New and changing regulations. New technology. Shifting ideology.
It’s not ground-breaking news, but change around shareholding disclosure requirements does leave investment management companies facing even more scrutiny and operational burden like never before. With the advent and adoption of new technologies widely available to managers, the asks of the regulators have also changed and been updated to match. As a result, global regulators like the U.S. Securities and Exchange Commission and Financial Conduct Authority have doled out more fines and penalties to investment companies for failure to comply with shareholding disclosure thresholds, deadlines, and incorrect filings.
So, how can firms get a better sense of what are the headline areas they need to focus on?
Where to Focus
A lay of the land is important, and, with many years of expertise in the nuances of shareholding disclosure, we’ve identified five key pillars to consider: Legislation, Events, Aggregation, Data, and Regions. Or for short, LEADR.
Legislation: In the last few weeks, we’ve seen unprecedented change in some of the largest markets in the world. New and amended regulation continues to reshape the reporting landscape rendering the monumental task of staying compliant a moving target.
Events: Markets are dynamic. Every day publicly traded companies act in the best interest of shareholders. What that means for investment management companies is that every day changes take place that alter reporting obligations. Corporate actions and takeover panels result in positions often becoming disclosable without managers lifting a finger and any deliberate action taken. Should an underlying denominator change or a company land on a takeover panel, managers must comply and file these passive disclosures the same as they would anticipated filings.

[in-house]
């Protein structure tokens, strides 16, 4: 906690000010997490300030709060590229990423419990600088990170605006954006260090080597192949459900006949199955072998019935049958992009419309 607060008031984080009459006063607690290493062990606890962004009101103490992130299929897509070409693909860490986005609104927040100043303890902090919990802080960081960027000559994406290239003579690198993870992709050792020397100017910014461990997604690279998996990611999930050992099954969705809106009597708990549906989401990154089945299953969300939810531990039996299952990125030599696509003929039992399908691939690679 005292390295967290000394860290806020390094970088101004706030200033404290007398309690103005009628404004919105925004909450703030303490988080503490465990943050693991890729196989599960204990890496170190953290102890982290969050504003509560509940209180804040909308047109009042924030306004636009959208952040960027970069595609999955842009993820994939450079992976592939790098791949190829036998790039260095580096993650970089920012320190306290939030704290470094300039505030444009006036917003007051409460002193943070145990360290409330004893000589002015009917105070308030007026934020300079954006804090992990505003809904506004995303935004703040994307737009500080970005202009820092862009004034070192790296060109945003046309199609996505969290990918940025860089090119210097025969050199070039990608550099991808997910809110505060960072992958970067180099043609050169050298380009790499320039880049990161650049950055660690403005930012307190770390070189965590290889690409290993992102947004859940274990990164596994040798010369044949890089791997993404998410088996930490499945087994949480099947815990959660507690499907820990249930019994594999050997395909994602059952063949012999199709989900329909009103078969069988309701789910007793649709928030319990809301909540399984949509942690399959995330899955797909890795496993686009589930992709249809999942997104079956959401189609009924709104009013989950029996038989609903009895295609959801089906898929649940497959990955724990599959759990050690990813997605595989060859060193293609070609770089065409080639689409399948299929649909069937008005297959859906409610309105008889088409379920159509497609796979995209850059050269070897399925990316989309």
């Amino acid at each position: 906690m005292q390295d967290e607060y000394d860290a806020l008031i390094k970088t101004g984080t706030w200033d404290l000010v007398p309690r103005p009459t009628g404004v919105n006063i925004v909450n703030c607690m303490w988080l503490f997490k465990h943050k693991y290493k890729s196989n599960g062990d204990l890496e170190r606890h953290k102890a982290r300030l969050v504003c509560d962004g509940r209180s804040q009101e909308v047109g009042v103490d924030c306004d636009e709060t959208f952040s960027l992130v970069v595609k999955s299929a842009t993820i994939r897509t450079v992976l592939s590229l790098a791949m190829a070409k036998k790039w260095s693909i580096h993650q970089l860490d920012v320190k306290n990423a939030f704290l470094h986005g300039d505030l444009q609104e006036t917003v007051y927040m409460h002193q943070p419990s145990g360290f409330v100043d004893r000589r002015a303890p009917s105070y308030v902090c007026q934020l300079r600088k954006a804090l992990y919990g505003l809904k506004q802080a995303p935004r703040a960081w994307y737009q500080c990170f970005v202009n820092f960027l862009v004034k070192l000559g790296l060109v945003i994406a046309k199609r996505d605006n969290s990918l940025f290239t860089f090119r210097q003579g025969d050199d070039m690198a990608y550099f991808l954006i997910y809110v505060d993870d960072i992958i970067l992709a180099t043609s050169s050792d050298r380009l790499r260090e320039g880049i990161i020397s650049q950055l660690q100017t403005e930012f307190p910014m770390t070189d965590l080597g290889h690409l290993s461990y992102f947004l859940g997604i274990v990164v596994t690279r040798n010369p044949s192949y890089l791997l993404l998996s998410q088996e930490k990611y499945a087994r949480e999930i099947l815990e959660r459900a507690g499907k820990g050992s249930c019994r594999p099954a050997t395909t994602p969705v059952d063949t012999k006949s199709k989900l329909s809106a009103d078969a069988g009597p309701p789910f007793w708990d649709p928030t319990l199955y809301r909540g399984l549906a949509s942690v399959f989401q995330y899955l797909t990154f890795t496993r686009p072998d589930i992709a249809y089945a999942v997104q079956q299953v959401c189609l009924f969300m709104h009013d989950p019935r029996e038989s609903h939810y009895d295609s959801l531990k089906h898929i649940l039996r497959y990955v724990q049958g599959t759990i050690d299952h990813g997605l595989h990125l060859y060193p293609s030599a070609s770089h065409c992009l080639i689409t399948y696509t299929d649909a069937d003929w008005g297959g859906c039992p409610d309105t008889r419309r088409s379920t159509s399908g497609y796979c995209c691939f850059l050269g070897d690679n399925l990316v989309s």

Aggregation: The call to aggregate holdings by regulators remains unique - there is no uniformity in what aggregation structure or aggregation level investment management companies must aggregate to in their filings. Some regulators want the full picture of the corporate tree. Others are focused on the relationship each entity has with the assets it holds, the assets it manages, or voting rights.
Data: Data is the cornerstone of compliance. No filings can be made, positions checked, or forms filled out without accurate, workable, consistent data. Yet managers continue to fall victim to the nuanced difficulties posed by data. As simple as an incorrect denominator and as complex as index look through calculations, data is at the heart of remaining compliant.
Regions: Florange Law. Swinging thresholds. Tax Havens. These specific, complicated regional regulations serve as hurdles and barriers to trading confidently in new jurisdictions. Without a complete picture of the regional caveats in various jurisdictions and economic areas, management companies will always be at risk of fines and reputational damage.
This is just a snapshot of each pillar. Join us as we walk through these pillars in depth with our upcoming five-part series. We are going to start with data - we’ll talk through the challenges we see most commonly faced, how these can be overcome and also look at how firms can develop a future-proofed approach to staying compliant.
We look forward to you joining us through our blogs, webinars, videos and more.
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